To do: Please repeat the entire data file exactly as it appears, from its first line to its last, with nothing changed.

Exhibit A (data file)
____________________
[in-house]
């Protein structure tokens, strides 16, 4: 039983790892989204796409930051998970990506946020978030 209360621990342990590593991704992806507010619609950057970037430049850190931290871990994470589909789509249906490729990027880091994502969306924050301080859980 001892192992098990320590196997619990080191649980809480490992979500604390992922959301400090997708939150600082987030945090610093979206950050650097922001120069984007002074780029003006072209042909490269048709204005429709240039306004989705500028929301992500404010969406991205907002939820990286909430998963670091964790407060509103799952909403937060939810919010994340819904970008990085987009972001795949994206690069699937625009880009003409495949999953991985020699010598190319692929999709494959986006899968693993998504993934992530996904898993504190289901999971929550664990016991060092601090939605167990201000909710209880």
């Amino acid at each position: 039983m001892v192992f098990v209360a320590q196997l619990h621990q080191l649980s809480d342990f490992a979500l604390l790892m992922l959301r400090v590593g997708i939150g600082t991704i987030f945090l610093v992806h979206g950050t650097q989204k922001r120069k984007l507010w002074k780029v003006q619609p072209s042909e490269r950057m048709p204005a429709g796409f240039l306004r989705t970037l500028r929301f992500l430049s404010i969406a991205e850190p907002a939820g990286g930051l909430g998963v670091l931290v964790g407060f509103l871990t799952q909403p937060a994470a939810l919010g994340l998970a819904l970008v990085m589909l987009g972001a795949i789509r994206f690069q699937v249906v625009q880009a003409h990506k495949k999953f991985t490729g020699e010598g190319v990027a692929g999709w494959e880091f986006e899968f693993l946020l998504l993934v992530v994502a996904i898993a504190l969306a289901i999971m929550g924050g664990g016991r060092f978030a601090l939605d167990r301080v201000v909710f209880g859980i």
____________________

[in-house]
């Protein structure tokens, strides 16, 4: 039983790892989204796409930051998970990506946020978030 209360621990342990590593991704992806507010619609950057970037430049850190931290871990994470589909789509249906490729990027880091994502969306924050301080859980 001892192992098990320590196997619990080191649980809480490992979500604390992922959301400090997708939150600082987030945090610093979206950050650097922001120069984007002074780029003006072209042909490269048709204005429709240039306004989705500028929301992500404010969406991205907002939820990286909430998963670091964790407060509103799952909403937060939810919010994340819904970008990085987009972001795949994206690069699937625009880009003409495949999953991985020699010598190319692929999709494959986006899968693993998504993934992530996904898993504190289901999971929550664990016991060092601090939605167990201000909710209880």
């Amino acid at each position: 039983m001892v192992f098990v209360a320590q196997l619990h621990q080191l649980s809480d342990f490992a979500l604390l790892m992922l959301r400090v590593g997708i939150g600082t991704i987030f945090l610093v992806h979206g950050t650097q989204k922001r120069k984007l507010w002074k780029v003006q619609p072209s042909e490269r950057m048709p204005a429709g796409f240039l306004r989705t970037l500028r929301f992500l430049s404010i969406a991205e850190p907002a939820g990286g930051l909430g998963v670091l931290v964790g407060f509103l871990t799952q909403p937060a994470a939810l919010g994340l998970a819904l970008v990085m589909l987009g972001a795949i789509r994206f690069q699937v249906v625009q880009a003409h990506k495949k999953f991985t490729g020699e010598g190319v990027a692929g999709w494959e880091f986006e899968f693993l946020l998504l993934v992530v994502a996904i898993a504190l969306a289901i999971m929550g924050g664990g016991r060092f978030a601090l939605d167990r301080v201000v909710f209880g859980i």